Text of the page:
If you’re looking for a sprawling novel that spans much of the twentieth-century and enters the twenty-first, features an array of distinctive points of view and complex relationships, ventures to far-flung places, and explores big ideas, then I invite you to consider reading Maggie Shipstead’s most recent release, Great Circle (2021).
Critics and readers alike have called Great Circle “Dickensian” in its scope. Although it feels entirely of this time to me, especially in terms of tone and subject matter, I understand their meaning. This novel is as much about culture and society as it is about specific characters, the narrative plays out within the context of major historical events, including Prohibition and World War II, and the conclusion, which I found surprising and ultimately satisfying, reveals meaningful links between what may very well have seemed like disconnected elements.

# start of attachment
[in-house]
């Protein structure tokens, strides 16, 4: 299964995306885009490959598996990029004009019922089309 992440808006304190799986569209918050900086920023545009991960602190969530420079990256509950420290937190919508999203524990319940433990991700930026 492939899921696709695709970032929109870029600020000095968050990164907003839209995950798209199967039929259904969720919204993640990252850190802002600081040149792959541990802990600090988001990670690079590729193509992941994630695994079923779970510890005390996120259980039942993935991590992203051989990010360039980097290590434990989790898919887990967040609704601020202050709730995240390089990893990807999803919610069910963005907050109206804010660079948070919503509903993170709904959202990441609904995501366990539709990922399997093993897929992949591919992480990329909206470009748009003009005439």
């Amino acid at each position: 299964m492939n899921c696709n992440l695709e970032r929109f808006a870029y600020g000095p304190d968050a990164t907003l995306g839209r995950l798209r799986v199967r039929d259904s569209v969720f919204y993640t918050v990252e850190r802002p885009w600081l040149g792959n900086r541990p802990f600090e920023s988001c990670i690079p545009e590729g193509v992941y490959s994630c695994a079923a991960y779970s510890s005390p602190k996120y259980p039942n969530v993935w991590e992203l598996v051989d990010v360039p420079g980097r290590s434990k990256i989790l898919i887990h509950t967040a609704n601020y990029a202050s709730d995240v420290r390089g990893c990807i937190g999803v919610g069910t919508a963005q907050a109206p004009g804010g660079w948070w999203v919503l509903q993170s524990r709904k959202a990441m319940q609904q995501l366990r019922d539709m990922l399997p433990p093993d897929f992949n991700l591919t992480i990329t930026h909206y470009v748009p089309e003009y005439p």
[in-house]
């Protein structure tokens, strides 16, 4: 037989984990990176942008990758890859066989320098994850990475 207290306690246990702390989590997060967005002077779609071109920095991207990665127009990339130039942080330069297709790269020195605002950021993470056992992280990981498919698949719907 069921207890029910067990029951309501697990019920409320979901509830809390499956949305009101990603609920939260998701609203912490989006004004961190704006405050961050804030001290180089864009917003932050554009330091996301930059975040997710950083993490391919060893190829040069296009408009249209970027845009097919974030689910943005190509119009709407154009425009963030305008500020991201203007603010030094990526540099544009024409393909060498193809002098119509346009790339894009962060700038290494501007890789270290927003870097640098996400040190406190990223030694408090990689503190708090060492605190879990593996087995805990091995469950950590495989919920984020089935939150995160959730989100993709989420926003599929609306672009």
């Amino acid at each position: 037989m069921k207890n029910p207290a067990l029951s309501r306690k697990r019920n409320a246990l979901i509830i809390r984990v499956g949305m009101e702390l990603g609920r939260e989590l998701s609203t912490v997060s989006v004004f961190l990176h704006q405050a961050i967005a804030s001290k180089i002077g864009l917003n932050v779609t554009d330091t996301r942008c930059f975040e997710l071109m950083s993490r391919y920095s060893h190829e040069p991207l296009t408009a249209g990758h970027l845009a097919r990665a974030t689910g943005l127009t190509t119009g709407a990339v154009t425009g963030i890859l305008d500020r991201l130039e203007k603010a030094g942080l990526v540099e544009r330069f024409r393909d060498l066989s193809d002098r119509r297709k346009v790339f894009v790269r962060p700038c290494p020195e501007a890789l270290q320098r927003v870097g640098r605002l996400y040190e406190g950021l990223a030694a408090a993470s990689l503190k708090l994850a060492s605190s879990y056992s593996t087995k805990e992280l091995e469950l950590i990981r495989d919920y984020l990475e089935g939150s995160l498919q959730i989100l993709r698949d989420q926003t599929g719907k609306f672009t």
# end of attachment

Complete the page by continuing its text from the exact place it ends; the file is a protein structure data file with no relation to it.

Marian Graves, a complicated woman who achieves fame as a daredevil aviatrix, is the central character of Great Circle. We follow her shape-shifting development from her birth to the end of her life. She, like the book’s other central character, Hadley Baxter, become determined to define their own lives, despite all constraints. The constraints may seem different on the surface—Hadley’s sections are set approximately sixty years after Marian’s—but in essence their concerns and conflicts are shared.
Maggie Shipstead’s Great Circle is a challenging novel for many reasons. I think a deeper edit would have served it well. But it is a terrific book to read in tandem with others—it will leave you and your friends with a lot to discuss. And if you prefer to read solo, no worries. There is a lot to reflect upon in these many pages.